I was sent an e-mail by a gentleman at the commission with the seemingly innocuous subject line 'public sector risk management is improving'.
I say seemingly, because the missive in question was blocked by the commission's own IT security team. Why? It contained 'language deemed inappropriate for business purposes' and therefore had to be 'quarantined'.
Could it be that the advent of 'strategic regulation' has left some of our friends at the commission with too much time on their hands?
As any fan of Auntie's Bloomers knows, what can go wrong invariably will, and generally at the worst possible moment.
That wisdom was not wasted on local government minister Nick Raynsford, whose eulogy on the government's economic performance to the Local Government Association's finance conference was rudely interrupted by the collapse of the boards around his lectern.
But the unflappable Mr Raynsford did not miss a beat.
'Even if the LGA's boards don't stand up, the government's economic record does,' he said.
Sefton MBC may have spluttered over its collective cornflakes if it had happened to glimpse the Boundary Committee for England's draft recommendations for local government in the North.
As a metropolitan authority it is not directly affected by the two-tier review and did not submit any proposals to the committee, so it would no doubt
be surprised to find itself well and truly volunteered by the committee
to expand its reach into parts of Lancashire.
It must be heartening to witness such faith in your change management abilities - a case of: ask not what your local government system can do for you, but what you can do for your local government system.
Whenever the sun comes out, local government seems constitutionally incapable of rolling up its trouser legs, knotting a hanky over its brow and enjoying the nice weather while it lasts.
West Sussex CC's highways team say the unusually dry wea ther the rest of us so selfishly enjoyed over the summer means roads are cracking up - and even produced photographic evidence to prove it.
The improbably named Lieutenant Colonel Tex Pemberton, cabinet member for highways and transport at West Sussex, is building a case to bill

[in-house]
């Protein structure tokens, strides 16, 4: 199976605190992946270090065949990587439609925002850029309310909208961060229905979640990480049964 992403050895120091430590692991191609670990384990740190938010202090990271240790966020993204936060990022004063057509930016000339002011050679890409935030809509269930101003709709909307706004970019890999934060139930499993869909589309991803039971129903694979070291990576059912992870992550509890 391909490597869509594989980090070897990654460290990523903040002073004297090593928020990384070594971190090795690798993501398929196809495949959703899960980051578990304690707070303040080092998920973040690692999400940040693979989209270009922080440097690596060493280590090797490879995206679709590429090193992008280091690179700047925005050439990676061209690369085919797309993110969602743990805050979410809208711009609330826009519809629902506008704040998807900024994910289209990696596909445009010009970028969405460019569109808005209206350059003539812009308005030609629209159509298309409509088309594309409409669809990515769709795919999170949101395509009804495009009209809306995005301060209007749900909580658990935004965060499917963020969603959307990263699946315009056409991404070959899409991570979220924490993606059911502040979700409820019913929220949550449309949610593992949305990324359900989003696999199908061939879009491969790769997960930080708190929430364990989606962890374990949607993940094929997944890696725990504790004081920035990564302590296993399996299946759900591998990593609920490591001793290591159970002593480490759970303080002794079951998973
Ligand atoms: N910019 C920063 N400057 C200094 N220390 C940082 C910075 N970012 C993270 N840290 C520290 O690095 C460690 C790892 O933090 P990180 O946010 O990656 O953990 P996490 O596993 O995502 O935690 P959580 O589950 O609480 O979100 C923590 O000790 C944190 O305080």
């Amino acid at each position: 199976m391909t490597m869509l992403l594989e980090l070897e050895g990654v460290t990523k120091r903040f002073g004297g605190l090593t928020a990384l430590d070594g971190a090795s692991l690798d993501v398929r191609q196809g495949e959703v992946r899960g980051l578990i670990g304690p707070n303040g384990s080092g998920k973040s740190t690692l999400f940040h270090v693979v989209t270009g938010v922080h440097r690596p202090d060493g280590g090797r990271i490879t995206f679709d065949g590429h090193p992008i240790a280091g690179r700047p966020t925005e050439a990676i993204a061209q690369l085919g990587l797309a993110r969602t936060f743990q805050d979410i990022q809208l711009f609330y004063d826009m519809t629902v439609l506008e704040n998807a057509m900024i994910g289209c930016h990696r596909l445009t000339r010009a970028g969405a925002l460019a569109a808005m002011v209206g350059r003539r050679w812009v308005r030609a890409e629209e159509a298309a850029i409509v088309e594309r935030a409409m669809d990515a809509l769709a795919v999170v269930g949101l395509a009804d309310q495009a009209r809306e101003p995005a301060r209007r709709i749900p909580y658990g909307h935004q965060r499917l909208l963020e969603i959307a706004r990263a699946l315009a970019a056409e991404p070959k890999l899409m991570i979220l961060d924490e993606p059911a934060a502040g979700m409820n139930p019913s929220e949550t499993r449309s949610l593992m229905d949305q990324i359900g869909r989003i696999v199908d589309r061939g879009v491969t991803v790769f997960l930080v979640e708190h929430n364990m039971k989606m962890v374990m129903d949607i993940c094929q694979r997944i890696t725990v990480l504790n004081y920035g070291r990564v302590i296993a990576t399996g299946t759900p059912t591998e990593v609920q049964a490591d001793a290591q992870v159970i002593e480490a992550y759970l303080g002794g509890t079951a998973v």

the government for the damage.
I wish him the best of luck. But, in the meantime, the cracks will be filling with rain, which will no doubt seep into the underlying road structures and destabilise the whole county.
It could be that Lt Col Pemberton's problems are only just beginning.
If you are stuck for Christmas thrills in your neck of the wood,
I recommend a seasonal visit to Herefordshire.
Next Monday sees a visit by Posh and Becks impersonators, who will be 'sampling the best Hereford shopping has to offer', a Herefordshire Council press release informs me.
The couple, celebrity lookalikes Matthew and Nerys Middleton, will 'give the city a real buzz on Monday', says a hopeful Juliette Coard, manager of Maylord shopping centre.
And if that were not excitement enough, try this: 'Another breathtaking event will see the mayor, Mrs Ursula Attfield, abseiling down Marks & Spencers.'
Everything Eric Pickles knows about the fine art of public consultation, he learned from local government.
Mr Pickles tells how, as leader of Bradford City MBC in the late 1980s, he watched from his office window as irate protesters burned him in effigy.
'As my deputy leader said, at least you don't need any focus groups to understand how you stand with the electorate.'
ODPM director of local government finance Bob Linnard was asked whether he was still confident that his job was a cushier number than his previous calling in what was the DTLR.
'I was doing railways, so yes I am,' he said.
Local government finance might not be everybody's cup of tea, but it's reassuring to know it has established itself higher up the civil service pecking order than the role of keeping the Strategic Rail Auth ority in order.